Leading to Worship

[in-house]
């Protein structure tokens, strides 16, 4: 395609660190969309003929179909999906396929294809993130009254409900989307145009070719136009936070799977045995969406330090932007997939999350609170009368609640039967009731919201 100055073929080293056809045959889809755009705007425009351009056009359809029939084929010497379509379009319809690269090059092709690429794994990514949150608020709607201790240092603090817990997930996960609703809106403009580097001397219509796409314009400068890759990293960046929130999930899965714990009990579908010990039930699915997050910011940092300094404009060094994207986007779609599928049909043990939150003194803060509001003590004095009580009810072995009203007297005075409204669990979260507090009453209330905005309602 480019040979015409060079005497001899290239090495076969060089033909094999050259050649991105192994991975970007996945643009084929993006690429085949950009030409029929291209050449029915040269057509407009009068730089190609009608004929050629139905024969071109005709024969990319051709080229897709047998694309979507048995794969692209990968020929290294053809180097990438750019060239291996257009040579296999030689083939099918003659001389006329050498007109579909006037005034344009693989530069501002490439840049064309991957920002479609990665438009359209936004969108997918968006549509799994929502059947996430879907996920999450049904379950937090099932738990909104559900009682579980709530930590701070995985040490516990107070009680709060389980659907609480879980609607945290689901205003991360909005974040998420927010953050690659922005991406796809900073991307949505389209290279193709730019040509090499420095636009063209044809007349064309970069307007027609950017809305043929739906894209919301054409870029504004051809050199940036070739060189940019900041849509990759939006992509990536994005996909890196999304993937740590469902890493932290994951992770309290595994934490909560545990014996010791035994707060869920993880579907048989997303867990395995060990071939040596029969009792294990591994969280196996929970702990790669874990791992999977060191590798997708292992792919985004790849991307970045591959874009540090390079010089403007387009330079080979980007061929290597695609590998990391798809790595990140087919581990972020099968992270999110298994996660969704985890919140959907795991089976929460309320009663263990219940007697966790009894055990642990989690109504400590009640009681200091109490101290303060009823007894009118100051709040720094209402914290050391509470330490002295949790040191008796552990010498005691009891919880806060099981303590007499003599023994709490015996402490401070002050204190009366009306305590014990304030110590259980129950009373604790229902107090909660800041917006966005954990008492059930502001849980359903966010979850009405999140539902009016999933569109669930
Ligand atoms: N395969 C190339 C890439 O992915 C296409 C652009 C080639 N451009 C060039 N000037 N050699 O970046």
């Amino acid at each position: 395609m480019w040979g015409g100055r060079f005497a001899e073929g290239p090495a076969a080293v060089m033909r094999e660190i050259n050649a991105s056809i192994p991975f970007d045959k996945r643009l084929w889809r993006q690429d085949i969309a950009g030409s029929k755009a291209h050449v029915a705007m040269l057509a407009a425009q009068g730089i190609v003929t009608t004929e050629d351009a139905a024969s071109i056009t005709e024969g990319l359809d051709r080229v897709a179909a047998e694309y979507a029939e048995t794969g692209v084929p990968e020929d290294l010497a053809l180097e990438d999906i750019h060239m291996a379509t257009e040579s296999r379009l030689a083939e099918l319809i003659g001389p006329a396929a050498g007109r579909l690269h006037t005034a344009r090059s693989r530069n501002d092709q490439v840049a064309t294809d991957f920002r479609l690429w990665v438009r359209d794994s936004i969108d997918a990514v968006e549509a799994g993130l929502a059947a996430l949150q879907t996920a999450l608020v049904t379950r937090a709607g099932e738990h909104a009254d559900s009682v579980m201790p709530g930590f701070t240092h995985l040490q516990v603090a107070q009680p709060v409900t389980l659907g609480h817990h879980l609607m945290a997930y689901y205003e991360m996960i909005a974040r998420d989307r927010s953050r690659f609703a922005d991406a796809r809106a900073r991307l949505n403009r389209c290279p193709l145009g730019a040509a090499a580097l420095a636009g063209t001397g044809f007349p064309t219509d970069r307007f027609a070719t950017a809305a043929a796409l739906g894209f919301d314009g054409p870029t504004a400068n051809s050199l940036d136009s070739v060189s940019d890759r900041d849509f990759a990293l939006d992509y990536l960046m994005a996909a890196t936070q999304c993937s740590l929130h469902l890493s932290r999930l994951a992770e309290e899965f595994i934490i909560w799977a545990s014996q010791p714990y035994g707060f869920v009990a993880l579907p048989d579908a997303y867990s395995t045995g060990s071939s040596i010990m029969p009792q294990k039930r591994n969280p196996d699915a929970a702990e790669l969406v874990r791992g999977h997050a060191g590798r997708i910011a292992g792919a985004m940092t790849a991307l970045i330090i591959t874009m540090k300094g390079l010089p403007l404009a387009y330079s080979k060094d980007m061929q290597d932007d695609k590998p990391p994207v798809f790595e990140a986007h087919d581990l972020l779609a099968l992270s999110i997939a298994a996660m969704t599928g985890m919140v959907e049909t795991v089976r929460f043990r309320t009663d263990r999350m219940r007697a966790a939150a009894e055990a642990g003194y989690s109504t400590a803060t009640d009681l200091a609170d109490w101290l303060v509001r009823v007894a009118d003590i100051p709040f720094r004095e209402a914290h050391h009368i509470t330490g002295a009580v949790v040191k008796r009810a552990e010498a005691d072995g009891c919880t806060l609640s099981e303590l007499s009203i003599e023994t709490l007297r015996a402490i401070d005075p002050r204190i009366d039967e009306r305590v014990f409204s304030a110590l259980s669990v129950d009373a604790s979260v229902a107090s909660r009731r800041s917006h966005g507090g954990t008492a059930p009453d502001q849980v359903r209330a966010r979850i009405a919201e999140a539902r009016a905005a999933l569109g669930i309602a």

As a pastor, one experience all facets of humanity. The parts that makes us all warm and fuzzy inside. And the parts that make you sick to your stomach. And other times, you just feel helpless, especially when somebody continually has something go wrong in their lives. I think our first instinct in such situations is to help them out of the pit they find themselves in. We try to give them practical things to do that may make their life better. And these can be very good things. But the role of the pastor is more than this. It isn’t just about giving people four or five steps to perform to live a better life or make a decision for somebody because you think it is the right thing for them. The pastor must be the pastor and as Craig Barnes writes, this means they must “lead them to the conclusion of their struggle that ends not in solutions but in worship.” He uses Job as an example where the turning point in the story is not the conclusion when Job is rewarded with more possessions than he originally had, but when Job was able to behold and worship God in the midst of the struggle. As pastors, we are not solution-givers but rather mystery beholders. Our purpose is to help lead others to behold the mystery of God through worship. This is our role. When we forfeit this in order for easy solutions and quick fixes, we are no longer doing our jobs.

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